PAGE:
But we must note that conscience is not an infallible judge, as “Veritatis Splendor” says in No. 62. Since it is subject to error, we must constantly work to form the conscience truthfully. The magisterium of the Church is at the service of this formation.
Q: To what extent are Catholic politicians and public officials bound by their individual consciences, even when they conflict with Church teaching?
Father Koterski: The issue here, I think, concerns the meaning of the term “conflict with Church teaching.”
The term “Church teaching” is a broad term by which people group together various things that need to be carefully distinguished. The term can easily run the range from “universal moral precepts that bind always and everywhere” to recommendations of a practical nature made by one’s local pastor on a particular question.
Catholic politicians and public officials are bound just like the rest of us to conform to Catholic teaching on matters of moral principle. In fact, they have a special duty in this regard, precisely by reason of the office they hold and their obligation to work for the common good.
They have a special obligation to know various things about the Church’s teaching on any number of matters, precisely because they may need to vote on these matters, or to make policy, or to enforce the law.
If Catholic politicians or public officials find themselves at odds with the Church’s teaching, they have a very strong duty in conscience to form their consciences better by careful study of the Church’s teaching on moral principles and their proper application.
In saying this, I want again to emphasize that not everything that is said by a Vatican document or by a particular bishop or in a particular sermon is at the same level.
To the extent that we are dealing with a practical judgment made by someone in the Church and not with a moral principle, there is more room for possible disagreement, and hence greater need for clarity about what the facts of the situation are, so that we can ascertain the correct application of moral principles to particular cases.
Even so, it is crucial for everyone involved in such discussions to root their thinking on moral matters in divine revelation and in good discernment about the natural law.
And it is crucial that everyone in such a situation should have the humility to admit that our own individual reasoning in matters of conscience is not infallible. It is precisely for this reason that we need the guidance of the Church on controversial matters.
Q: Is a “properly formed conscience” just another way of saying one who is in total agreement with Church teaching? If that is the case, what is left of conscience?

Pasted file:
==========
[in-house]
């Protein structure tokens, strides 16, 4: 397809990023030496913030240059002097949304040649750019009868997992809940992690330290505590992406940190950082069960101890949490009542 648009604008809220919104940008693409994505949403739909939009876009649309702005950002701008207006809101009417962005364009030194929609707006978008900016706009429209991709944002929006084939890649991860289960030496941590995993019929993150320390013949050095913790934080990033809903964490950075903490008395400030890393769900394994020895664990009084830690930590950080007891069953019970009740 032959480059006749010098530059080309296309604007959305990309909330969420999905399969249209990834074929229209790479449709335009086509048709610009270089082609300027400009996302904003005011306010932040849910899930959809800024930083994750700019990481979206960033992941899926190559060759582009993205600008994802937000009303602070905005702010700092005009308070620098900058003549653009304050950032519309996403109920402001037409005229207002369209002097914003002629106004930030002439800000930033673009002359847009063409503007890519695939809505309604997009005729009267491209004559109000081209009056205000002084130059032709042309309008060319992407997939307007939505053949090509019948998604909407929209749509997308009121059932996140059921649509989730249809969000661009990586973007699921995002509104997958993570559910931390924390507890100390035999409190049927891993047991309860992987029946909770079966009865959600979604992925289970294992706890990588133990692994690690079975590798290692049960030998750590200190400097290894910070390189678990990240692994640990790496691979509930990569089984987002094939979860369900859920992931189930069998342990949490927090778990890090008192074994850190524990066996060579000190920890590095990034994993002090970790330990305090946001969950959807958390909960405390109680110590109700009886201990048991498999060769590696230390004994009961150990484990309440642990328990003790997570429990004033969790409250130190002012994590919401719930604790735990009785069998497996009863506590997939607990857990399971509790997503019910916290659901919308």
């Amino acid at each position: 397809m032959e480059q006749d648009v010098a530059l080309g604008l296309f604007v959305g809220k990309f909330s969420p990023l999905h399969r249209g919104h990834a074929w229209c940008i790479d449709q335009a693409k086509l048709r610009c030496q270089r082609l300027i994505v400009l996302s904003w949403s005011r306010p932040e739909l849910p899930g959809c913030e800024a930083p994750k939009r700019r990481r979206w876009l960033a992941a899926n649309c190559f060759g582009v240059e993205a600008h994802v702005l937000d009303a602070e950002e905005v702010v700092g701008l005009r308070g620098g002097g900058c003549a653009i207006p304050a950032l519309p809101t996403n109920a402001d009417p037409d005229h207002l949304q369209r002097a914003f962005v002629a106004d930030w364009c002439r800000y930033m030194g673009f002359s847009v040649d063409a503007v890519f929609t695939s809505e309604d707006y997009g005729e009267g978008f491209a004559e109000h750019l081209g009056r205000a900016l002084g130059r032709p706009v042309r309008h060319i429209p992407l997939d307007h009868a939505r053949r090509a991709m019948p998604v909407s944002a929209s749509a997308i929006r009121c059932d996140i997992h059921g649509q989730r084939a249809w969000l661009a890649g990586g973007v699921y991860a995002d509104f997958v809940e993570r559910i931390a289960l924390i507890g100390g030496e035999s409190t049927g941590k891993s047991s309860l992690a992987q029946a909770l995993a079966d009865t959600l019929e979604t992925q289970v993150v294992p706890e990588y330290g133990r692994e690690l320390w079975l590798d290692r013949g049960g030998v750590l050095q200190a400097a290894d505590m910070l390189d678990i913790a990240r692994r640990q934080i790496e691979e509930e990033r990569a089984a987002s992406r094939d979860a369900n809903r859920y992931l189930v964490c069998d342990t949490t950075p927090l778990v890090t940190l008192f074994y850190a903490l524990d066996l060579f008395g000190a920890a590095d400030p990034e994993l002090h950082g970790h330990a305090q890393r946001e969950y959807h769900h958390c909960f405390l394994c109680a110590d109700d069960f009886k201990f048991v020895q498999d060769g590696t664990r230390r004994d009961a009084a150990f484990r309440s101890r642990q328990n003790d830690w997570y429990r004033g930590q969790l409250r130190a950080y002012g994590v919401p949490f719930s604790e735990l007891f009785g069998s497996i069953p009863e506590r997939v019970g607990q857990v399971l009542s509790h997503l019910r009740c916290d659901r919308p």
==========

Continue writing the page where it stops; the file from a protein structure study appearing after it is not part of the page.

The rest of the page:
Father Koterski: In addition to the distinction that I have been making between moral principles and judgments of fact on practical matters, I would like to make an additional distinction: To speak about being in “total agreement with Church teaching” does not imply that the Church has already spoken on every possible issue and on every particular practical question.
Having a properly formed conscience certainly does mean that one will intend to be in total agreement with the moral principles that the Church teaches.
Catholicism is not a moral supermarket in which one can pick the stances that seem best to any individual. Rather, it is a religion that has the promise of divine guidance for its magisterium in moral matters, and that, after all, is a better guarantee than the rest of us can claim as individuals.
But even when we are committed to be in total agreement with Church teaching, we still face the need to work out a solution to new problems that come along on which the Church has not yet definitively spoken.
Further, each of us needs to face various questions of a factual nature, on which we will need to work at applying the principles of divine morality correctly.
For example, one could take up particular moral topics such as the question of law and public policy on immigrants, or the morality of a given war, or countless other questions that turn on questions of fact.
Lawmakers will have to wrestle with the distribution of the revenues at hand, and they will have to ascertain how to state the language in a bill they are trying to enact, so that it will garner enough support to become law. Their task is to craft legislation that will truly respect the moral law in what their legislation requires, permits, or forbids.
It seems to me that there are all sorts of things left for conscience to do even when one is completely committed to Catholic teaching.
[Wednesday: When Church teaching binds Catholic politicians]